Weissmann noted that an alternative interpretation of the results is that infectious prions are naturally present in the brain at levels not detectable by conventional methods, and are normally destroyed at the same rate they are created. If that is the case, he noted, metal surfaces could be acting to concentrate the infectious prions to the extent that they became quantifiable by the team's testing methods.

The first author of the study, "Spontaneous Generation of Mammalian Prions," is Julie Edgeworth of the UCL Institute of Neurology. Other authors of the study include Nathalie Gros, Jack Alden, Susan Joiner, Jonathan D.F. Wadsworth, Jackie Linehan, Sebastian Brandner, and Graham S. Jackson, also of the UCL Institute of Neurology.

The study was supported by the U.K. Medical Research Council.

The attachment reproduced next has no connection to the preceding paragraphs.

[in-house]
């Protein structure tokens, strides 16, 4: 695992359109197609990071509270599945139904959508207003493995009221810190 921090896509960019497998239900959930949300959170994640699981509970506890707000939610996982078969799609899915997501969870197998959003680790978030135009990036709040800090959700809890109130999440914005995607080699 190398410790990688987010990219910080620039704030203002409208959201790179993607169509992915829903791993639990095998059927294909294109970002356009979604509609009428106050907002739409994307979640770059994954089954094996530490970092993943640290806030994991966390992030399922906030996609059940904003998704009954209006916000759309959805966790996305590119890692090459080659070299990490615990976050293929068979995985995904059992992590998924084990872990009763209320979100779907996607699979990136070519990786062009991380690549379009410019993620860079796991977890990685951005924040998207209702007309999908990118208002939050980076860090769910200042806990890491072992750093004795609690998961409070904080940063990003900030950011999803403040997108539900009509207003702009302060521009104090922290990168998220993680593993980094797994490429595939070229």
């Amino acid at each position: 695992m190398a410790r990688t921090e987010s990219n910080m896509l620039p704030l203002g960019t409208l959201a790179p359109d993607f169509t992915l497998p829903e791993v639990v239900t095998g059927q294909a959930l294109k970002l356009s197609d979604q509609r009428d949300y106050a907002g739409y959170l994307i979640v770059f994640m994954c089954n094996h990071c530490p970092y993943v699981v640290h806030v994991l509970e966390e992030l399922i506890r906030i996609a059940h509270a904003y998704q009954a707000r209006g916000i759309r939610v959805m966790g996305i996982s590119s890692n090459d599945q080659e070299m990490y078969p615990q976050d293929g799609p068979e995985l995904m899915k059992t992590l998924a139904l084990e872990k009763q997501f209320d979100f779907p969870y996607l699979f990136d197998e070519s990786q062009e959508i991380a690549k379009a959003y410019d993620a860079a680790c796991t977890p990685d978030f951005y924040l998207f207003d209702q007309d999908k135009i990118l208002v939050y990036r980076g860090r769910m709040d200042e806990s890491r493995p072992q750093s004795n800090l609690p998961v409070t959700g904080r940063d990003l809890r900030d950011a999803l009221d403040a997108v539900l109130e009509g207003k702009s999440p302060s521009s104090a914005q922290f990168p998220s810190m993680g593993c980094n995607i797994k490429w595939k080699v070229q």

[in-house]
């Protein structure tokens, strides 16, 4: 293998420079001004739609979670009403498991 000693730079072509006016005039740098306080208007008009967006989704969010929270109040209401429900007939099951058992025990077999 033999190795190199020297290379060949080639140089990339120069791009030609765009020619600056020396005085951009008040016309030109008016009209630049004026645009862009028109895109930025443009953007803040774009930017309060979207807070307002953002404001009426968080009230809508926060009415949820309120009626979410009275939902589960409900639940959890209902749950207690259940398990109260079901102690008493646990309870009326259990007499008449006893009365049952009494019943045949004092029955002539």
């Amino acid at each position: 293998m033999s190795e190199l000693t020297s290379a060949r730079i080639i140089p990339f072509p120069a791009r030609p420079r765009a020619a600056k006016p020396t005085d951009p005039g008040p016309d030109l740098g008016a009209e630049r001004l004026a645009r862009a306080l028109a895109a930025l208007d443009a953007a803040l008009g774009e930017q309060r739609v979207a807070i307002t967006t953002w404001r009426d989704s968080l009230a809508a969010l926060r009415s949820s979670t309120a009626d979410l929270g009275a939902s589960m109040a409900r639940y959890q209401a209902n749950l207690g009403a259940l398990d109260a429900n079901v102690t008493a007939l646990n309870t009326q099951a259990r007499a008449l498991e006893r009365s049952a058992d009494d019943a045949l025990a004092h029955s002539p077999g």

SO, problem solved ? Are we all suppose to believe that the atypical BSE strains and sporadic CJD strains, are just another happenstance of spontaneous mutation in all cases, just an old cow disease such as sporadic CJD in humans i.e. old people disease, another spontaneous mutation in all cases of sporadic CJD. SO, we are suppose to believe that out of all these atypical BSE cases popping up around the globe, NONE were caused by feed ? I don't believe that for a New York minute. I don't believe all cases of sporadic CJD are all spontaneous either. Either the UKBSEnvCJD theory was totally wrong, or this BSe that all other TSE are of a spontaneous mutation is wrong. You cannot have your cake, and eat it too.